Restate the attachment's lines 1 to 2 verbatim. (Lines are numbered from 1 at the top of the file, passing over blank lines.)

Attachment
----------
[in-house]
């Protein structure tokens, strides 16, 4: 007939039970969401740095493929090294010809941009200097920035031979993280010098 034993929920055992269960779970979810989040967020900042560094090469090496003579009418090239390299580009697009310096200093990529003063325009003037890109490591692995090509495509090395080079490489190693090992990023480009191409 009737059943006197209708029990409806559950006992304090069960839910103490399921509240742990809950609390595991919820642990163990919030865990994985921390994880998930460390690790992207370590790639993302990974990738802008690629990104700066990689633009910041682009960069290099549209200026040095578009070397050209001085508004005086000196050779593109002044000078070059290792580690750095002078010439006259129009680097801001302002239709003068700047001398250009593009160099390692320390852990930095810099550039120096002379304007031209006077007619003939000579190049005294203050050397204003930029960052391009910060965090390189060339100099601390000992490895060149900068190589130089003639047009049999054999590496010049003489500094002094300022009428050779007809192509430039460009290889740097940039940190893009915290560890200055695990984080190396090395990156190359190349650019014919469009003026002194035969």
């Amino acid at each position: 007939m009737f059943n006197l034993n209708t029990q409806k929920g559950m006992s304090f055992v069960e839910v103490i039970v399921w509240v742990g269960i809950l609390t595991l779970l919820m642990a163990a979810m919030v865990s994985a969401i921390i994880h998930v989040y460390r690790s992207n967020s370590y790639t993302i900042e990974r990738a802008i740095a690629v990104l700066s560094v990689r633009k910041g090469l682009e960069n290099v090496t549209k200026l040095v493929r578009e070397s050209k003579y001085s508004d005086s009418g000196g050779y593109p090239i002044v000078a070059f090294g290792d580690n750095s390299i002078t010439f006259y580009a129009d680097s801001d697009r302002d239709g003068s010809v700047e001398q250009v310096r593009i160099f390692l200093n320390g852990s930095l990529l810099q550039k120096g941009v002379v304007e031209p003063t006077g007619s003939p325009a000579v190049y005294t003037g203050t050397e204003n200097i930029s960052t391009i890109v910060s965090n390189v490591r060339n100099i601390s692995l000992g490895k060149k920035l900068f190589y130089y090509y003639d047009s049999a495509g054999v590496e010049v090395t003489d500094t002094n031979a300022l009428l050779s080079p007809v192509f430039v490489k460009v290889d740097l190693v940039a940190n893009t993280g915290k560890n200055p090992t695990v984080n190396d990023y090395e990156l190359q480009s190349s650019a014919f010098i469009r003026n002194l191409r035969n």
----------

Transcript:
[in-house]
């Protein structure tokens, strides 16, 4: 007939039970969401740095493929090294010809941009200097920035031979993280010098 034993929920055992269960779970979810989040967020900042560094090469090496003579009418090239390299580009697009310096200093990529003063325009003037890109490591692995090509495509090395080079490489190693090992990023480009191409 009737059943006197209708029990409806559950006992304090069960839910103490399921509240742990809950609390595991919820642990163990919030865990994985921390994880998930460390690790992207370590790639993302990974990738802008690629990104700066990689633009910041682009960069290099549209200026040095578009070397050209001085508004005086000196050779593109002044000078070059290792580690750095002078010439006259129009680097801001302002239709003068700047001398250009593009160099390692320390852990930095810099550039120096002379304007031209006077007619003939000579190049005294203050050397204003930029960052391009910060965090390189060339100099601390000992490895060149900068190589130089003639047009049999054999590496010049003489500094002094300022009428050779007809192509430039460009290889740097940039940190893009915290560890200055695990984080190396090395990156190359190349650019014919469009003026002194035969």